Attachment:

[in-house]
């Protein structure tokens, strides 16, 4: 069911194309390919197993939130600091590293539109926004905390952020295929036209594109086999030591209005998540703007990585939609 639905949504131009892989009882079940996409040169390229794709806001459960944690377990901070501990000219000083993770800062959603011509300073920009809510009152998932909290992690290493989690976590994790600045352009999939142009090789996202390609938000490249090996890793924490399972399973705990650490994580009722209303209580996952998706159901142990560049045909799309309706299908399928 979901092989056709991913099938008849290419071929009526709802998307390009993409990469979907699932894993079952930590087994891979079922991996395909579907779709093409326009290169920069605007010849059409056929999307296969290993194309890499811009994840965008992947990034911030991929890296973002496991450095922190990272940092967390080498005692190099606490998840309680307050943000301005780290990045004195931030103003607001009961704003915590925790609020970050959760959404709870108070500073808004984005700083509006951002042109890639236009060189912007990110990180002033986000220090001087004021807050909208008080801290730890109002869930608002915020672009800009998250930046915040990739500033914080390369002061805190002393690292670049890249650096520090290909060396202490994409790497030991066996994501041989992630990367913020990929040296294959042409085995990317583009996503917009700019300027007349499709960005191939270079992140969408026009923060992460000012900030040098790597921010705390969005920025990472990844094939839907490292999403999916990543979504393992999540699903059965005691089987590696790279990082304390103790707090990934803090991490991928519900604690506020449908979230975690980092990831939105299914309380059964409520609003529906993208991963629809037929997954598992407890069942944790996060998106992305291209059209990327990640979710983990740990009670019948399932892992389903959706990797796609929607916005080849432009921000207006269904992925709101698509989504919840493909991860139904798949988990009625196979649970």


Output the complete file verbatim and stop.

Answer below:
[in-house]
């Protein structure tokens, strides 16, 4: 069911194309390919197993939130600091590293539109926004905390952020295929036209594109086999030591209005998540703007990585939609 639905949504131009892989009882079940996409040169390229794709806001459960944690377990901070501990000219000083993770800062959603011509300073920009809510009152998932909290992690290493989690976590994790600045352009999939142009090789996202390609938000490249090996890793924490399972399973705990650490994580009722209303209580996952998706159901142990560049045909799309309706299908399928 979901092989056709991913099938008849290419071929009526709802998307390009993409990469979907699932894993079952930590087994891979079922991996395909579907779709093409326009290169920069605007010849059409056929999307296969290993194309890499811009994840965008992947990034911030991929890296973002496991450095922190990272940092967390080498005692190099606490998840309680307050943000301005780290990045004195931030103003607001009961704003915590925790609020970050959760959404709870108070500073808004984005700083509006951002042109890639236009060189912007990110990180002033986000220090001087004021807050909208008080801290730890109002869930608002915020672009800009998250930046915040990739500033914080390369002061805190002393690292670049890249650096520090290909060396202490994409790497030991066996994501041989992630990367913020990929040296294959042409085995990317583009996503917009700019300027007349499709960005191939270079992140969408026009923060992460000012900030040098790597921010705390969005920025990472990844094939839907490292999403999916990543979504393992999540699903059965005691089987590696790279990082304390103790707090990934803090991490991928519900604690506020449908979230975690980092990831939105299914309380059964409520609003529906993208991963629809037929997954598992407890069942944790996060998106992305291209059209990327990640979710983990740990009670019948399932892992389903959706990797796609929607916005080849432009921000207006269904992925709101698509989504919840493909991860139904798949988990009625196979649970």